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September 25, 2020

The weather is starting to turn into fall here in Ohio and after enjoying a bountiful summer garden (sometimes a little too bountiful), I’m starting to harvest the last of the veggies from my garden. It’s always a little bit sad to take a last trip out and grab the remaining few tomatoes and peppers on the vine. I’ll miss the fresh-off-the-vine taste.

Like many, I delved into growing my own a little more than usual this year after COVID hit. I had more time to explore new heirloom tomatoes, hybrid hot peppers and teeny-tiny eggplants I had never heard of before. And I’m not ready to go back to the same old boring options I’ve had in the past.

In the upcoming winter months, I’ll be looking at ways to continue experimenting with local produce, even if it doesn’t come straight from my own backyard. A big driver in my search is the great recipes I’ve found on social media like Pinterest and Instagram. By looking at what folks around me are finding and cooking, I’ve discovered new recipes as well as different spots to buy locally grown greenhouse produce.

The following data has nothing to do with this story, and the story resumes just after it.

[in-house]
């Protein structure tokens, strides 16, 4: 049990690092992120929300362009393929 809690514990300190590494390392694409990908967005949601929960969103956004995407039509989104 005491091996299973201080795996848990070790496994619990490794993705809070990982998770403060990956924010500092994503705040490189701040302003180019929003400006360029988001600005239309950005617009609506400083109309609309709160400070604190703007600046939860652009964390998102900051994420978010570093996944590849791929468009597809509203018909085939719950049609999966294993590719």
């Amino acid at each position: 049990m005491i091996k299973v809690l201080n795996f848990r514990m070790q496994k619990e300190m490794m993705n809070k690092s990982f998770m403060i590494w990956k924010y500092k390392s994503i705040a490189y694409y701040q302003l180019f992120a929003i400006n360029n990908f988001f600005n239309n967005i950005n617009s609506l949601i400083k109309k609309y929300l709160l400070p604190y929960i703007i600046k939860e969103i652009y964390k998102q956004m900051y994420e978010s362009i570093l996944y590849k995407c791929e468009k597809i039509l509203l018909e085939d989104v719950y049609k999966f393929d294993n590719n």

Recipes ideas are a great way to market your offerings and inspire potential customers to pull the trigger and try your produce. Even my local chain grocery store has started sending out newsletters with specials and recipe ideas to inspire shoppers to try something new.

And it works. A beautiful photo of a delicious dish is a sure-fire way to get me thinking about putting in an order. Plus, it gets people excited about adding more veggies into their diets.

For example, over the Labor Day weekend, I saw so many more vegetable-based dishes than I have in previous years when it had just been burgers, chicken, hot dogs and other things I grew up eating off the grill. I’ve got to say a colorful vegetable kabob is a lot better looking than a half-burned hamburger.

I’ll be interested to see if that same trend carries over into the holidays, when food takes over social media again and we all start scrolling through to find ideas for our next big celebration.

Kate Spirgen, Editor | kspirgen@gie.net | 216-393-0277